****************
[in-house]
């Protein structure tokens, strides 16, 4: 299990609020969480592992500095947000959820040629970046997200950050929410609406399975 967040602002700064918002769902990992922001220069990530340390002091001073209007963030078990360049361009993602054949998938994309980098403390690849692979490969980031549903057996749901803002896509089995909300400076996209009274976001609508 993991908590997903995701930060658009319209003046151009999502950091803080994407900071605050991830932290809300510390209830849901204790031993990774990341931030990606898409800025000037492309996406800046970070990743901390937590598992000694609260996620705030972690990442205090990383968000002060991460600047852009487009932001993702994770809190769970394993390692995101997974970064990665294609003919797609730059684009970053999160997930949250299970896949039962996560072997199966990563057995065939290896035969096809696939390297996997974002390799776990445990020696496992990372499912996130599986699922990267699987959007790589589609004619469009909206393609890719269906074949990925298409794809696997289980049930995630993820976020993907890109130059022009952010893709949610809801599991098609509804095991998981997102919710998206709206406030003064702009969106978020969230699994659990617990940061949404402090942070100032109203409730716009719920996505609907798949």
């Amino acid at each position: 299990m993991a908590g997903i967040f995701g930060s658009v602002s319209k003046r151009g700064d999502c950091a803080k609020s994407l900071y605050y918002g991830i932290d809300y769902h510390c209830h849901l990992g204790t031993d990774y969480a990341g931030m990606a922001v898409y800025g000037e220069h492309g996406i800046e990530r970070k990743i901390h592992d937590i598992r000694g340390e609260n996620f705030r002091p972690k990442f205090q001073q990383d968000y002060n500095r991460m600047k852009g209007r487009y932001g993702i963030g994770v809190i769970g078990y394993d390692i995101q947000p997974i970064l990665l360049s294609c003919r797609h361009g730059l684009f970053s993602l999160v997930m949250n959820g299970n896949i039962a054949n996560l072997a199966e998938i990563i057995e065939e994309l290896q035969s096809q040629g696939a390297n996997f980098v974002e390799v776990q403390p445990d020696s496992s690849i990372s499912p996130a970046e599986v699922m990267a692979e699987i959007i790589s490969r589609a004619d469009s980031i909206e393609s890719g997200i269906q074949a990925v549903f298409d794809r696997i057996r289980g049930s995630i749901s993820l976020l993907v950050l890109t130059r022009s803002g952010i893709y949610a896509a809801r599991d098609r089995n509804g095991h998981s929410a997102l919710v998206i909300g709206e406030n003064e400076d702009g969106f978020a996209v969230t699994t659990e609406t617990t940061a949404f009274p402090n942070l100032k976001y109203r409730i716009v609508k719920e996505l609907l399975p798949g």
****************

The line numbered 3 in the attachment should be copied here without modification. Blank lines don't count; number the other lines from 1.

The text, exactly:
């Amino acid at each position: 299990m993991a908590g997903i967040f995701g930060s658009v602002s319209k003046r151009g700064d999502c950091a803080k609020s994407l900071y605050y918002g991830i932290d809300y769902h510390c209830h849901l990992g204790t031993d990774y969480a990341g931030m990606a922001v898409y800025g000037e220069h492309g996406i800046e990530r970070k990743i901390h592992d937590i598992r000694g340390e609260n996620f705030r002091p972690k990442f205090q001073q990383d968000y002060n500095r991460m600047k852009g209007r487009y932001g993702i963030g994770v809190i769970g078990y394993d390692i995101q947000p997974i970064l990665l360049s294609c003919r797609h361009g730059l684009f970053s993602l999160v997930m949250n959820g299970n896949i039962a054949n996560l072997a199966e998938i990563i057995e065939e994309l290896q035969s096809q040629g696939a390297n996997f980098v974002e390799v776990q403390p445990d020696s496992s690849i990372s499912p996130a970046e599986v699922m990267a692979e699987i959007i790589s490969r589609a004619d469009s980031i909206e393609s890719g997200i269906q074949a990925v549903f298409d794809r696997i057996r289980g049930s995630i749901s993820l976020l993907v950050l890109t130059r022009s803002g952010i893709y949610a896509a809801r599991d098609r089995n509804g095991h998981s929410a997102l919710v998206i909300g709206e406030n003064e400076d702009g969106f978020a996209v969230t699994t659990e609406t617990t940061a949404f009274p402090n942070l100032k976001y109203r409730i716009v609508k719920e996505l609907l399975p798949g």